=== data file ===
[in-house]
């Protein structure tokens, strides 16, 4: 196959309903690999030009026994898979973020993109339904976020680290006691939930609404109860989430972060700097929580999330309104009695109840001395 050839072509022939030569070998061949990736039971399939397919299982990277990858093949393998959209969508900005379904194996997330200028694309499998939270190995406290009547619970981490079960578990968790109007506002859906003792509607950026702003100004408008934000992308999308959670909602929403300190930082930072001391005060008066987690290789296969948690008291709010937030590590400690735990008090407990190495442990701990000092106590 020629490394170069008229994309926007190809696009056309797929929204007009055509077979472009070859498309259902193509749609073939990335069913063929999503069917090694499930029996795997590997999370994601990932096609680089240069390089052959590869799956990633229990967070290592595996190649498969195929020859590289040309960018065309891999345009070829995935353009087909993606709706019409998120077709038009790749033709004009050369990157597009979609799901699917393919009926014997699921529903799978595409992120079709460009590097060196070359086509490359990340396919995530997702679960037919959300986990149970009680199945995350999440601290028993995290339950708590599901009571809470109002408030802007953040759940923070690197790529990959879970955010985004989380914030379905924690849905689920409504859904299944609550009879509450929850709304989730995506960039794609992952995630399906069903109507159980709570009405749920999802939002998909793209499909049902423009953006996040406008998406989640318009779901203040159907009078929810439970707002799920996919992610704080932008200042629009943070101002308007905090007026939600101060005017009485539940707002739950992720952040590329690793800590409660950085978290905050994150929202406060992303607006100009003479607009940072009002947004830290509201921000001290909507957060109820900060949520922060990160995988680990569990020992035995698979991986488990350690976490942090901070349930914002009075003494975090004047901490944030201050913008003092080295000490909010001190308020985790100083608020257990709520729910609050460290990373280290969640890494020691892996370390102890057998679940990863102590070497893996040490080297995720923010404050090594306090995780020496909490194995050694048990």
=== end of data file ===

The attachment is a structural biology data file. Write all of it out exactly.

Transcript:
[in-house]
């Protein structure tokens, strides 16, 4: 196959309903690999030009026994898979973020993109339904976020680290006691939930609404109860989430972060700097929580999330309104009695109840001395 050839072509022939030569070998061949990736039971399939397919299982990277990858093949393998959209969508900005379904194996997330200028694309499998939270190995406290009547619970981490079960578990968790109007506002859906003792509607950026702003100004408008934000992308999308959670909602929403300190930082930072001391005060008066987690290789296969948690008291709010937030590590400690735990008090407990190495442990701990000092106590 020629490394170069008229994309926007190809696009056309797929929204007009055509077979472009070859498309259902193509749609073939990335069913063929999503069917090694499930029996795997590997999370994601990932096609680089240069390089052959590869799956990633229990967070290592595996190649498969195929020859590289040309960018065309891999345009070829995935353009087909993606709706019409998120077709038009790749033709004009050369990157597009979609799901699917393919009926014997699921529903799978595409992120079709460009590097060196070359086509490359990340396919995530997702679960037919959300986990149970009680199945995350999440601290028993995290339950708590599901009571809470109002408030802007953040759940923070690197790529990959879970955010985004989380914030379905924690849905689920409504859904299944609550009879509450929850709304989730995506960039794609992952995630399906069903109507159980709570009405749920999802939002998909793209499909049902423009953006996040406008998406989640318009779901203040159907009078929810439970707002799920996919992610704080932008200042629009943070101002308007905090007026939600101060005017009485539940707002739950992720952040590329690793800590409660950085978290905050994150929202406060992303607006100009003479607009940072009002947004830290509201921000001290909507957060109820900060949520922060990160995988680990569990020992035995698979991986488990350690976490942090901070349930914002009075003494975090004047901490944030201050913008003092080295000490909010001190308020985790100083608020257990709520729910609050460290990373280290969640890494020691892996370390102890057998679940990863102590070497893996040490080297995720923010404050090594306090995780020496909490194995050694048990």